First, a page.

I can safely assume that many people didn't know Leonard Cohen wrote the song Hallelujah until last night's Saturday Night Live, because I didn't even know that until earlier this year. That's when I ran into this episode of the podcast Revisionist History which tells the story of how we've come to know the song we know now, the one popularized by Jeff Buckley. The short story is that Buckley happened to have heard it in the living room of a friend who had a copy of "I'm Your Fan," a relatively obscure Leonard Cohen tribute album on which John Cale (of the Velvet Underground)'s version first appears.

There's a longer story told by Alan Light, author of The Holy or the Broken: Leonard Cohen, Jeff Buckley, and the Unlikely Ascent of "Hallelujah." In the book and in the podcast, Light romanticizes the parts of the Hallelujah story that shares kinship with how I've come to talk about & romanticize the idea of "artistry": a long and convoluted attempt to articulating one's complex and conflicting experience of the world, all in a beautiful form that (most importantly!) matters to others. Here's one tiny way in which Light tries to capture it: 

"Cohen was chasing an idea with this song but he couldn't find it...he just kept writing and writing, and writing—depending on when he tells the story he wrote 50 or 60 or 70 verses for this song...and I don't know how much of that is variations on verses or entirely new verses or how much of it is exaggeration...but it doesn't matter because it's on a completely different level."

Honestly, I was only first introduced to Leonard Cohen in the opening title of True Detective's 2nd season. Say what you will about what many people felt was a disappointing follow-up to the series' first grand iteration—Cohen's work in the title credits is a rich and complex blend of both conflicted introspection within and twisted negotiation without. A tortured reflection on the question of how we might ever possibly navigate dark & difficult inner and outer worlds.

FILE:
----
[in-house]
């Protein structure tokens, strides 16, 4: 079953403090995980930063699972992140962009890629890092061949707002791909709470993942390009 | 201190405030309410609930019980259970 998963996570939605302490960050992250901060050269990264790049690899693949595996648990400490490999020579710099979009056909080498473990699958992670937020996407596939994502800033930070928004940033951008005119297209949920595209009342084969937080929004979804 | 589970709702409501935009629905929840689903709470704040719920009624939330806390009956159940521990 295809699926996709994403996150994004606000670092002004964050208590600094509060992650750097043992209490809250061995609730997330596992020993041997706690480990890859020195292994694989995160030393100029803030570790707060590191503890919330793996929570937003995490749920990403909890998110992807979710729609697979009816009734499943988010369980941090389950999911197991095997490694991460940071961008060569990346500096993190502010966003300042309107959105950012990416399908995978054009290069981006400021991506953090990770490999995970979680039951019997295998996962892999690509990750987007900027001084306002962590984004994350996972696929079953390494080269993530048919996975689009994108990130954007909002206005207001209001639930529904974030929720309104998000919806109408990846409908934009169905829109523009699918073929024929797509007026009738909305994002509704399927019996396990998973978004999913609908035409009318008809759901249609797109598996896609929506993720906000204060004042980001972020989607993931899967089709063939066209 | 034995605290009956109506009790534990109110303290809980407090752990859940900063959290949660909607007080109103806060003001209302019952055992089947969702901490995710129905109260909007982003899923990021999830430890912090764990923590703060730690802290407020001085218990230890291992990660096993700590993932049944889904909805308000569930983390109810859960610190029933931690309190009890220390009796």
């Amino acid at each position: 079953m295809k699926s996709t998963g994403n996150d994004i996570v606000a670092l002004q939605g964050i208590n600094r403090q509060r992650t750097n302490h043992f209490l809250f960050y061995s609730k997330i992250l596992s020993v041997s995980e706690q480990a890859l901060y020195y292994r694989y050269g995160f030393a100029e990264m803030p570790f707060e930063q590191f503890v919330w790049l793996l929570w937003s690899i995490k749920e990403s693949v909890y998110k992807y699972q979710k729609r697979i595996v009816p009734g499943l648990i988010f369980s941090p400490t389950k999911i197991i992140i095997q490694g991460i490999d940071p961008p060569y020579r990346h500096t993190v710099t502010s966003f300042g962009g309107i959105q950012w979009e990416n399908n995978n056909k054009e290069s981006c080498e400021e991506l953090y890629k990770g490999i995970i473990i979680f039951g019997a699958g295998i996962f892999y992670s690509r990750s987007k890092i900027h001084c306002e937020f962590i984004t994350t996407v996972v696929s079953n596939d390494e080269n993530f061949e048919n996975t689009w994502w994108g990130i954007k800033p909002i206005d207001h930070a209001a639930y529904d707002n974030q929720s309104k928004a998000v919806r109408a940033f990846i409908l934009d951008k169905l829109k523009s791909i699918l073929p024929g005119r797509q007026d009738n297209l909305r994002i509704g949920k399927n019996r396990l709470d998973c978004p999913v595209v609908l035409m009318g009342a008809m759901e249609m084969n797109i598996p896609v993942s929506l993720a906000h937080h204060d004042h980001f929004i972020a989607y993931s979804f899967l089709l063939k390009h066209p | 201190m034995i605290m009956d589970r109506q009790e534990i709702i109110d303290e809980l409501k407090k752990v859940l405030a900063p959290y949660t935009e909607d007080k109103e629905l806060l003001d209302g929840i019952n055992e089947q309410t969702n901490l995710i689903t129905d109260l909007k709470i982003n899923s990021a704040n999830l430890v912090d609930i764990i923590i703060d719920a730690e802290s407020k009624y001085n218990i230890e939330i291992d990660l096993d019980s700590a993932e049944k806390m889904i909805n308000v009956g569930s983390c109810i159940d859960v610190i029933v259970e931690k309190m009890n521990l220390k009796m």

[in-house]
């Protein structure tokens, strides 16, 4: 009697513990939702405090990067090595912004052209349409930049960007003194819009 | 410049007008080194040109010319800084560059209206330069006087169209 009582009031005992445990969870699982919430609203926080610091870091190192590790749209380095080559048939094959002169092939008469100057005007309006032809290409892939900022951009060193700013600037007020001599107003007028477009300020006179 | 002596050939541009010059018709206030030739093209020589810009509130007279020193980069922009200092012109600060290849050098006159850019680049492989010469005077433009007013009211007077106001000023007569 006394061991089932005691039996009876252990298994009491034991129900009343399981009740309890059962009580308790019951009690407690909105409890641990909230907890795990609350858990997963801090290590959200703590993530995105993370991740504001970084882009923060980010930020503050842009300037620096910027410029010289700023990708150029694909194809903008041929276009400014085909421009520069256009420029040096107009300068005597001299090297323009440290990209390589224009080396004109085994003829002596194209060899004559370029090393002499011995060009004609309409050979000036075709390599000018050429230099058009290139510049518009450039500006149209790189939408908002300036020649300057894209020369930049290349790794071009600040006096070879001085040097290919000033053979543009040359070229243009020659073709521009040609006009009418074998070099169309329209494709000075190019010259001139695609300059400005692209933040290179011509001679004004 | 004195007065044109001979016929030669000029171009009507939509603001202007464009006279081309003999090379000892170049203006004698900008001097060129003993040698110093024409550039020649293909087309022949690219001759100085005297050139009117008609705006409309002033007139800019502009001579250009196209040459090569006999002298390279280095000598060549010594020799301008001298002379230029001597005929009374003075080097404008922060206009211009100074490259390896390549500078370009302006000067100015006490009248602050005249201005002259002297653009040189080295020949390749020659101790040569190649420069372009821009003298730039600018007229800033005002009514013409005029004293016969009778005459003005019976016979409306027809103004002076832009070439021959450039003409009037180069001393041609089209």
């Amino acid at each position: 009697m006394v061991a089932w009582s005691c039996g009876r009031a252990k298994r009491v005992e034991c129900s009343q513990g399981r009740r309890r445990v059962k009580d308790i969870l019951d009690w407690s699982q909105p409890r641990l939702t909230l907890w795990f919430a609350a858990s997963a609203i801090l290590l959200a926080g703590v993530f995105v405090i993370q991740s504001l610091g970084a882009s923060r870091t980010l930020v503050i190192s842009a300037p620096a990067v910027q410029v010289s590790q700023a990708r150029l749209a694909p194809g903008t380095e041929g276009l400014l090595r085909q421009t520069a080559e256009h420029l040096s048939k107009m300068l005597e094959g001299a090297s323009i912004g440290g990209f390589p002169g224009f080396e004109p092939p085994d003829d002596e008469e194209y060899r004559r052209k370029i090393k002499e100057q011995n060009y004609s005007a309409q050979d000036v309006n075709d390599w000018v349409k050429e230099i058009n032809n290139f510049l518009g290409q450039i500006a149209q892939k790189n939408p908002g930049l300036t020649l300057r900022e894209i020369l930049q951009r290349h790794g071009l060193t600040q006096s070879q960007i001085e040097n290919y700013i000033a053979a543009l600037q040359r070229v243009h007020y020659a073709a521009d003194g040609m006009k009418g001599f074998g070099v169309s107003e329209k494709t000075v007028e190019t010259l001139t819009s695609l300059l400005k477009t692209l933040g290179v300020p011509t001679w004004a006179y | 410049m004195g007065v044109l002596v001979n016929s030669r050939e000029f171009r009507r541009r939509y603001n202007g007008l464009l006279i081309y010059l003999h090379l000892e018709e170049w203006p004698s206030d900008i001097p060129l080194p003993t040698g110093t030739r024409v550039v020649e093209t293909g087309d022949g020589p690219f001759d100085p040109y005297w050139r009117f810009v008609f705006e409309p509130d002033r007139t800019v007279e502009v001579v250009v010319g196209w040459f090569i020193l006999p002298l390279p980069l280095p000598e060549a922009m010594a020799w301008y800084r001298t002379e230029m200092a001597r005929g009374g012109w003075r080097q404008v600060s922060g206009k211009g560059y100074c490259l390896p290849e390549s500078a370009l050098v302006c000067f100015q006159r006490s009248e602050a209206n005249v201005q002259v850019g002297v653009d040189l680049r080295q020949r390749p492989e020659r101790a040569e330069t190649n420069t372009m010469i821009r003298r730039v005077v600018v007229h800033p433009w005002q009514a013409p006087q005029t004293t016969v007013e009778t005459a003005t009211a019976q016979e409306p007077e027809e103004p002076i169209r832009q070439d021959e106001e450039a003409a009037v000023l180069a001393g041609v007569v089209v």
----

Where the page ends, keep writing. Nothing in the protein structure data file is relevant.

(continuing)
Which of course what also is expressed in the majesty that resonates with so many people in Hallelujah. And it's this story that I want to continue romanticizing through my work with Composure: that we're all just hoping to navigate a complex and conflicting world, that maybe we can only do so by understanding our conflicted, confusing selves. And that all of it is incredibly difficult. And that all of it is incredibly worth it. 


...For what it's worth, if there's one line I'd romanticize as one of the most beautifully conflicted expressions of the kind of self-awareness that is maybe felt only in coming to terms with the multitudes of this complicated world, it's the peaceful understanding of: "...but you don't really care for music, do ya?" And the way he goes on to share it anyway—my god as the very rare tears streaming right now might indicate, that kind of rare and deep understanding of the world is one of the very few things that gets me to lose my composure.